Ethel Marie RUSS, Plaintiff and Appellant, v. Ralph F. RUSS, Defendant and Respondent.
The interlocutory decree, awarding plaintiff a divorce, allotted defendant certain real property known as the El Granada property. Plaintiff appealed, claiming the record demonstrated that this was her separate property.
Because there was no finding as to the character of this property (whether community or separate) and the evidence would support a finding either way, the reviewing court reversed that portion of the judgment with directions to the trial court ‘to amend, modify and clarify the findings, with leave to the trial court to take further evidence if in its discretion such is required.’ Russ v. Russ, 144 Cal.App.2d 723, 727, 301 P.2d 600, 602.
In response to these directions, the trial court ascertained and determined that the evidence adduced at the first trial was sufficient to enable it to amend, modify and clarify the findings, and then found, among other facts: (1) the community property of the parties includes the El Granada real property and the household equipment, furniture and fixtures there located; (2) during the 18 years the parties lived together (from date of marriage to date of separation) practically all of the community wages earned by each were deposited in one or more of three bank accounts maintained by them in plaintiff's name in order to prevent defendant's former creditors from executing on his funds, it being clearly the intent of the parties that as between themselves these accounts should always retain the status of community property; (3) the El Granada real property was purchased in part with community funds of the parties and in part with plaintiff's separate funds which were co-mingled with their community funds; (4) the El Granada real property was purchased and for 15 years thereafter and until the trial of this action, was managed with the intent that it would be community property and was maintained, repaired and all taxes paid either through the efforts of defendant or from community funds; (5) title to this real property was taken in the name of plaintiff to prevent defendant's judgment creditors from executing thereon but it was always the intent of the parties that it should be joint or community property and their conduct during said 15-year period further substantiates this finding; (6) defendant is entitled to the El Granada property because it has been his place of residence for a long time and the tools of his trade and his shop are maintained there, and plaintiff has her own property in San Francisco in which to live and has indicated she has no intention of living on the El Granada property; and (7) in view of the award of said property to defendant, plaintiff is entitled to an off-set representing the value of her separate funds which were used in partly acquiring and repairing it, and the court has taken this factor into consideration in making its awards.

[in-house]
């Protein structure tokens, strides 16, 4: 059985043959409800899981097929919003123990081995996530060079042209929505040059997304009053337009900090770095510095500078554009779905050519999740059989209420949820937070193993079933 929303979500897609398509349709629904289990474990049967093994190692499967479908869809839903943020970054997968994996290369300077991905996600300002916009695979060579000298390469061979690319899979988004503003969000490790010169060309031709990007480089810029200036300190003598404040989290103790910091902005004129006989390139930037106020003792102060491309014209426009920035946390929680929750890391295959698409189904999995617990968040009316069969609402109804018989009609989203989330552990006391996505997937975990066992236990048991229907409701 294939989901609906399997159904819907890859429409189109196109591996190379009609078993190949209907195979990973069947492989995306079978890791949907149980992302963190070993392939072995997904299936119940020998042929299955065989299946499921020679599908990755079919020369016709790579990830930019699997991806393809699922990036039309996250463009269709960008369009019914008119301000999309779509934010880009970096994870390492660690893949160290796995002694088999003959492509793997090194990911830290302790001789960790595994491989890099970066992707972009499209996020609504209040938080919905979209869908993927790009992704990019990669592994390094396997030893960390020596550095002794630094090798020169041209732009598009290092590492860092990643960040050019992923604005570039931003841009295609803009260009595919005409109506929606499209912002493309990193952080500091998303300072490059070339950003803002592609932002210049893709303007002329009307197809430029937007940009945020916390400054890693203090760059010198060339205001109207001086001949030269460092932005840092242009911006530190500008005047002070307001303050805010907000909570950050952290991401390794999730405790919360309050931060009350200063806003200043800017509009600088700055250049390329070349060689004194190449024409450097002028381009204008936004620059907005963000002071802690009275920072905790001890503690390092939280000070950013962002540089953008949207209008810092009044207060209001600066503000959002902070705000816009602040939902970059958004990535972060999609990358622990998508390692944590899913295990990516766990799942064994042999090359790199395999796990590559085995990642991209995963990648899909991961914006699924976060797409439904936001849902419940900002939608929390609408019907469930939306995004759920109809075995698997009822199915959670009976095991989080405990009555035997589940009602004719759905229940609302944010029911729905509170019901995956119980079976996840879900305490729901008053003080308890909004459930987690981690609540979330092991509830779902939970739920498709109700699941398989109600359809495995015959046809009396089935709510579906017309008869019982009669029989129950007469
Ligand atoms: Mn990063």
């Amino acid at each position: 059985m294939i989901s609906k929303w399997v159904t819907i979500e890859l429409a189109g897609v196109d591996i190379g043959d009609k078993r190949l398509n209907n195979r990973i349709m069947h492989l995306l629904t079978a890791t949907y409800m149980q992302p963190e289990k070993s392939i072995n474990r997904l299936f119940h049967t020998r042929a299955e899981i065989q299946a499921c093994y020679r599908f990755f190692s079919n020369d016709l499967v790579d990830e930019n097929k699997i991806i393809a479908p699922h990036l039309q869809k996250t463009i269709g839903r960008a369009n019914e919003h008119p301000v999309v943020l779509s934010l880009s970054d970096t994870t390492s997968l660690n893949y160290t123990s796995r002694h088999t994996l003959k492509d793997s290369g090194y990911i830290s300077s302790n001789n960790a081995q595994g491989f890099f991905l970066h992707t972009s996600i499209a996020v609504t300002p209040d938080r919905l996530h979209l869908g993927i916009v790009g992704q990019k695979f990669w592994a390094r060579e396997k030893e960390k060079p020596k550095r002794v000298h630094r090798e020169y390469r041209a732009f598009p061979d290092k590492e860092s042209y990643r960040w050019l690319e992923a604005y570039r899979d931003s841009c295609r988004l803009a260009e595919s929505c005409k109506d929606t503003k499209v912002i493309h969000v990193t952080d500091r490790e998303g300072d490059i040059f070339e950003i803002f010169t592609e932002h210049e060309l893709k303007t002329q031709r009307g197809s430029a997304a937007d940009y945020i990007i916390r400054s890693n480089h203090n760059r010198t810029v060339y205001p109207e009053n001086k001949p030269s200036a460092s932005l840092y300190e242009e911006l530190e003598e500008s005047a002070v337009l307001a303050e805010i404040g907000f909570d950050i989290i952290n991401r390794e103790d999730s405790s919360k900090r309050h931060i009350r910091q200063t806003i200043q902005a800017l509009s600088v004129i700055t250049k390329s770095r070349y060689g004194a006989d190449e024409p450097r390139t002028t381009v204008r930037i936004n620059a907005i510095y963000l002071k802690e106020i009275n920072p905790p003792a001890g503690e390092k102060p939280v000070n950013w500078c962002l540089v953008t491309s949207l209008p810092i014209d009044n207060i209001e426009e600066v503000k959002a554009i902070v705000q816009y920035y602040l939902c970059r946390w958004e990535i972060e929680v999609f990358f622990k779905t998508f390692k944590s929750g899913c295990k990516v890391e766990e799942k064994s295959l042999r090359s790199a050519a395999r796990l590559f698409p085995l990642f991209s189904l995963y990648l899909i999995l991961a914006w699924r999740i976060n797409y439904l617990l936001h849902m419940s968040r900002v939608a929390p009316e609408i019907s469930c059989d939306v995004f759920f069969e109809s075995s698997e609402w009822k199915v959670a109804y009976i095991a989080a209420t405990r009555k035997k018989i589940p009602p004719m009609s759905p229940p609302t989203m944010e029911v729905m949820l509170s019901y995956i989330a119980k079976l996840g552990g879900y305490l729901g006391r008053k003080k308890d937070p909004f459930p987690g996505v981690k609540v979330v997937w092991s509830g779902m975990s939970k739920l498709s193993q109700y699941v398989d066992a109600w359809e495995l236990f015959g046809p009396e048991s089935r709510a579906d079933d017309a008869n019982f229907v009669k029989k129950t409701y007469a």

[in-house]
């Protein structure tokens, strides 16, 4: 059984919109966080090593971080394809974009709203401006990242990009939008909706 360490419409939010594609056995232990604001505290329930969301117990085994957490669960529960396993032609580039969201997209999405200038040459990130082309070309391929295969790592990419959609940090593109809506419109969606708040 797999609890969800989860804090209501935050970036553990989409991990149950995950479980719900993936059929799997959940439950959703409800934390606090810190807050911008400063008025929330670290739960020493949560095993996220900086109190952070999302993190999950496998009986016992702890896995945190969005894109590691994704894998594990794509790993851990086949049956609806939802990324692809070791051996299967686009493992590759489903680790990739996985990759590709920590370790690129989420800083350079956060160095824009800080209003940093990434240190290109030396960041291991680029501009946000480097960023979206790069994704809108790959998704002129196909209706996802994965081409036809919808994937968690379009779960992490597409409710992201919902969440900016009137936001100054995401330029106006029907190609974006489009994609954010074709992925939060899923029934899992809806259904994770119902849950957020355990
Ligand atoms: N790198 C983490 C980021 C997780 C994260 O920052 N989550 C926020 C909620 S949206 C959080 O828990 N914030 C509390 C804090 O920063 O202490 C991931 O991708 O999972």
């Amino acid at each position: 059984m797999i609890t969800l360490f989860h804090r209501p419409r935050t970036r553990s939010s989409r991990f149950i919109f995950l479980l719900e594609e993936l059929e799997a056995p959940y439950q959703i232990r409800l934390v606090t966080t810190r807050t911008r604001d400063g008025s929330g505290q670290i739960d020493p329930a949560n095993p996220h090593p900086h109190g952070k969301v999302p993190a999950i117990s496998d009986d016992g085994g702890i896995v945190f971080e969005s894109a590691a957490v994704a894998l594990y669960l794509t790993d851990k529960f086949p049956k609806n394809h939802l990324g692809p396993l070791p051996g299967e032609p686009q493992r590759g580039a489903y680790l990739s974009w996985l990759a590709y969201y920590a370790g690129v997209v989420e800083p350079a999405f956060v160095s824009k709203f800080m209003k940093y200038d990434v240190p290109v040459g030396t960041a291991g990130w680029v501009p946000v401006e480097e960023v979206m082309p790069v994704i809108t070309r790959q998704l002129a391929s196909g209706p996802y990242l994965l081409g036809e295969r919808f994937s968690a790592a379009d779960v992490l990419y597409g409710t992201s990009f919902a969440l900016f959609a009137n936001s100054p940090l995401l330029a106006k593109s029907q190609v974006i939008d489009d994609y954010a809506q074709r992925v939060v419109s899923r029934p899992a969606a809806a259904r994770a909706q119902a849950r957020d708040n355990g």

These findings are supported by the evidence, which we need not here recite in detail because it was sufficiently indicated in the decision rendered upon the former appeal. Moreover, that decision, a well-considered opinion written by Mr. Justice Draper, is now the law of the case (Berry v. Maywood Mut. W. Co. No. One, 13 Cal.2d 185, 186, 88 P.2d 705; Wells v. Lloyd, 21 Cal.2d 452, 455, 132 P.2d 471; Boomer v. Abbett, 154 Cal.App.2d 218, 225, 315 P.2d 924; 4 Cal.Jur.2d 608–610, § 703), binding upon us even if we did not concur in the views therein expressed but we do fully concur therein and adopt those views as our own upon this appeal.
The judgment is affirmed.
FRED B. WOOD, Justice.
PETERS, P. J., and BRAY, J., concur.